from The American Heritage® Dictionary of the English Language, 4th Edition
- intransitive v. To vary irregularly. See Synonyms at swing.
- intransitive v. To rise and fall in or as if in waves; undulate.
- transitive v. To cause to rise and fall or vary irregularly.
from Wiktionary, Creative Commons Attribution/Share-Alike License
- v. To vary irregularly; to swing.
- v. To undulate.
- v. To cause to vary irregularly.
from the GNU version of the Collaborative International Dictionary of English
- intransitive v. To move as a wave; to roll hither and thither; to wave; to float backward and forward, as on waves.
- intransitive v. To move now in one direction and now in another; to be wavering or unsteady; to be irresolute or undetermined; to vacillate.
- transitive v. To cause to move as a wave; to put in motion.
from The Century Dictionary and Cyclopedia
- To have a wave-like motion; rise and fall in level or degree; undulate; waver.
- To move or pass backward and forward as if on waves; be wavering or unsteady; rise and fall; change about: as, public opinion often fluctuates; the funds or the prices of stocks fluctuate.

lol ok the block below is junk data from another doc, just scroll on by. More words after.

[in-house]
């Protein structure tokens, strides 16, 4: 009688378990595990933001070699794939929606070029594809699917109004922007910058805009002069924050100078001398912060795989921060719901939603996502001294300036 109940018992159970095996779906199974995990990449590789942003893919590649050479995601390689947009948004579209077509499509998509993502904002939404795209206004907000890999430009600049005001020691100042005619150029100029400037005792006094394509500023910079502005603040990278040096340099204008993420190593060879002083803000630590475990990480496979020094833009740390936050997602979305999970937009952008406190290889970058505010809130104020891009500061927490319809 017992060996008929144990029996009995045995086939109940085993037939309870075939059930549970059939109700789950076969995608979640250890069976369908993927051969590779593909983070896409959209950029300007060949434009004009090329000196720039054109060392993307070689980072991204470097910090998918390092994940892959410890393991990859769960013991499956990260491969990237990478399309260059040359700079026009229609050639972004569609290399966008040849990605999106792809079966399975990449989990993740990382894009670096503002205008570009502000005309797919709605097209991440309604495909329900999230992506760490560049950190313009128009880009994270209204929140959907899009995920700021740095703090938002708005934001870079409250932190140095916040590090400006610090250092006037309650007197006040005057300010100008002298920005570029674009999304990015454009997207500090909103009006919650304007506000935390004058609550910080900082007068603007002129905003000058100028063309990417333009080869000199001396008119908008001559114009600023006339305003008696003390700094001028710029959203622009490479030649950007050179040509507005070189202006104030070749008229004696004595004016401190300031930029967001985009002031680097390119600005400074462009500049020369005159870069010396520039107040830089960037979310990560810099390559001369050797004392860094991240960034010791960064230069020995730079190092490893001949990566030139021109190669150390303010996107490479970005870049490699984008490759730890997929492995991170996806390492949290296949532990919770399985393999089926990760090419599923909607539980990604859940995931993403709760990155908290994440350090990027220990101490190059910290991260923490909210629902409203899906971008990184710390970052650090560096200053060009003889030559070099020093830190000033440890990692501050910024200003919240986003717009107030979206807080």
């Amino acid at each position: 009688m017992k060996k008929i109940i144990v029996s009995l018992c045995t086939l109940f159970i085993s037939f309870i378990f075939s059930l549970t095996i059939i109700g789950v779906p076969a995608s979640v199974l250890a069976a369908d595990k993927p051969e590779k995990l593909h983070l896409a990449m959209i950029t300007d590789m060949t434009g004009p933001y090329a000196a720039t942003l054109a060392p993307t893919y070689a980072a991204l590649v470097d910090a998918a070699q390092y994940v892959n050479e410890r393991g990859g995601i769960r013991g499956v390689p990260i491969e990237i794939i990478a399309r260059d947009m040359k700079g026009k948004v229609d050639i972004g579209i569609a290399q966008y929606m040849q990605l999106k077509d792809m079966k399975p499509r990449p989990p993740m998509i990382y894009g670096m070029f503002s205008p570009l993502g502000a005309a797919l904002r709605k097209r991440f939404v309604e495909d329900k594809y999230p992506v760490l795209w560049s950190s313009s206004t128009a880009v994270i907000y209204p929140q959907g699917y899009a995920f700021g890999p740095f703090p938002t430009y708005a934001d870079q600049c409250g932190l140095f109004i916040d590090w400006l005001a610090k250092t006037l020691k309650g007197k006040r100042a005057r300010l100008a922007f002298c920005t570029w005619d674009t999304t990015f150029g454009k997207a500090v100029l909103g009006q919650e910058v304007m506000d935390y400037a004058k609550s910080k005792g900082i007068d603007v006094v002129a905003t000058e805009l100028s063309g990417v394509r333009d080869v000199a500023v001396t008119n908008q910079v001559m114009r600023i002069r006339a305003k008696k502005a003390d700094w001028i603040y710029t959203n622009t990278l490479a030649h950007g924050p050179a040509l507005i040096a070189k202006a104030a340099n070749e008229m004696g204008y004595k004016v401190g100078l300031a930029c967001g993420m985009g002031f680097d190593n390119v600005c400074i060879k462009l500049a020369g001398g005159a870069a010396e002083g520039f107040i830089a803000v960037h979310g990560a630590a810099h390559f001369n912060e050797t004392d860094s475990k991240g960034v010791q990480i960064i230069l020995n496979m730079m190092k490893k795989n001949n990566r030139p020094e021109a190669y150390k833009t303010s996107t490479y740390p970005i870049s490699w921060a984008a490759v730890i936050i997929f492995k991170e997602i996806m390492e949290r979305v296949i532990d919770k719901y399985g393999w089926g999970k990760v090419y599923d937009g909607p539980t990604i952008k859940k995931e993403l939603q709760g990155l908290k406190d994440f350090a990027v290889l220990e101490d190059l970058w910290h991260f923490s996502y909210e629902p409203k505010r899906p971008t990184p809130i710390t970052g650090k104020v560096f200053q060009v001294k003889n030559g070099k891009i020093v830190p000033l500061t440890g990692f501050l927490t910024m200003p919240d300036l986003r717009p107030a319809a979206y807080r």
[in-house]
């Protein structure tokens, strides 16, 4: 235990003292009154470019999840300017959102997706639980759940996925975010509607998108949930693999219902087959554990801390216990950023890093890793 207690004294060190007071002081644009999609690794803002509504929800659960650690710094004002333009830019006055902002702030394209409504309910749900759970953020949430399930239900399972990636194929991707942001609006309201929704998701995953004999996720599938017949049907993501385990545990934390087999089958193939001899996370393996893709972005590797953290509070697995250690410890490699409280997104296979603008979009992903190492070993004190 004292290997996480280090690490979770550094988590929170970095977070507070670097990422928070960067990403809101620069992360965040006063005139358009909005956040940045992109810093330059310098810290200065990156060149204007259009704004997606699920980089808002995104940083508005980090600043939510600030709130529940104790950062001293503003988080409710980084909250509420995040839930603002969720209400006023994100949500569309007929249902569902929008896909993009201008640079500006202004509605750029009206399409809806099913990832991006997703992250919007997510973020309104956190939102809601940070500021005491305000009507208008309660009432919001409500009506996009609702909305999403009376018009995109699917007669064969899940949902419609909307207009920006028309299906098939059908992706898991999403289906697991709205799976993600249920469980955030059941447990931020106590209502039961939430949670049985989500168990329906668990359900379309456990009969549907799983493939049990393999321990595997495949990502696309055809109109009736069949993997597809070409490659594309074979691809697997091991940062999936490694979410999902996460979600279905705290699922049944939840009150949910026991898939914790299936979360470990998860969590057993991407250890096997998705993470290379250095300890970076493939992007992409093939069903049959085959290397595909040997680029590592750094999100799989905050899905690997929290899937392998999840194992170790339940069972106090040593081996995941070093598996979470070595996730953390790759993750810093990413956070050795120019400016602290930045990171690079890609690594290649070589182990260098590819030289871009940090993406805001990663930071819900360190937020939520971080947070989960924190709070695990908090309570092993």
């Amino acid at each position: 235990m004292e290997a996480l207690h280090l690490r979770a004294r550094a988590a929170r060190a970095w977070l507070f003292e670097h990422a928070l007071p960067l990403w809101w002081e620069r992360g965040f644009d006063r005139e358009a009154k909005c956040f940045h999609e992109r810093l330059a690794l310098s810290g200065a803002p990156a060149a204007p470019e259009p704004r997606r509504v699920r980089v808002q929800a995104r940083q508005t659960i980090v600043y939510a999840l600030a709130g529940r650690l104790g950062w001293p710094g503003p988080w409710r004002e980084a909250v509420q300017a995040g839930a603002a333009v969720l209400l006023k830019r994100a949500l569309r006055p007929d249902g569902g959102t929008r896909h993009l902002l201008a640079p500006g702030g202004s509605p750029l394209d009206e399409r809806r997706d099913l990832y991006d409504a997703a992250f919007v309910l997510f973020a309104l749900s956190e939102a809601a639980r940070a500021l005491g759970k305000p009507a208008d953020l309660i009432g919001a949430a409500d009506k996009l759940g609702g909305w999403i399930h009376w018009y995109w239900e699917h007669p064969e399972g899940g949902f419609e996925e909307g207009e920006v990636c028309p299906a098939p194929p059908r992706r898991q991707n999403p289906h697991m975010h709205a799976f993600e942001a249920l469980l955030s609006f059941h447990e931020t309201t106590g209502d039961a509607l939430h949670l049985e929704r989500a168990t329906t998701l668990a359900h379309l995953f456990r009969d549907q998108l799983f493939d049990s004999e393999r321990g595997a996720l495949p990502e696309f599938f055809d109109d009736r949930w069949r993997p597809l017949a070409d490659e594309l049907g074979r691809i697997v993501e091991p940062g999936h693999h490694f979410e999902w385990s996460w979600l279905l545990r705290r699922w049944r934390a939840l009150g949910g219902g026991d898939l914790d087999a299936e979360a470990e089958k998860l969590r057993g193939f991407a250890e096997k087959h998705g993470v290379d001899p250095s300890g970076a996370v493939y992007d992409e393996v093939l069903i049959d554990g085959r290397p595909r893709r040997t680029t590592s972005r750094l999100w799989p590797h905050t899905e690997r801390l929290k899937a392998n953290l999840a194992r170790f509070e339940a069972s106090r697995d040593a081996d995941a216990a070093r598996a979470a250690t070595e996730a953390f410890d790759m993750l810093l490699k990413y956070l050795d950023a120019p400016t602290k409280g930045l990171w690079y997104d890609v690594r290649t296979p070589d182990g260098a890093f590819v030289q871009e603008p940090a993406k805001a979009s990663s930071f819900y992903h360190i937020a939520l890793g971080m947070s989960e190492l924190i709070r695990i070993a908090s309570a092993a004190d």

- Synonyms Fluctuate, Vacillate, Waver, Oscillate, Undulate, apply to literal or figurative movements to and fro, or up and down; but undulate is used only physically, as of the sea, sound-waves, etc. Fluctuate, waver, and undulate in their figurative uses are founded upon the rise and fall of waves; oscillate refers to the swinging of a pendulum. Vacillate, and next to it waver, suggests the most of mental or moral indecision. Oscillate naturally suggests the most regular alternations of movement to and fro. Vacillate and waver are now rarely used of physical things; waver is also used of a hesitation that seems likely to end in yielding.
- To put into a state of fluctuating or wave-like motion.
- To cause to waver or be undecided.
from WordNet 3.0 Copyright 2006 by Princeton University. All rights reserved.
- v. cause to fluctuate or move in a wavelike pattern
- v. be unstable
- v. move or sway in a rising and falling or wavelike pattern
Latin flūctuāre, flūctuāt-, from flūctus, a flowing, from past participle of fluere, to flow; see bhleu- in Indo-European roots.(American Heritage® Dictionary of the English Language, Fourth Edition)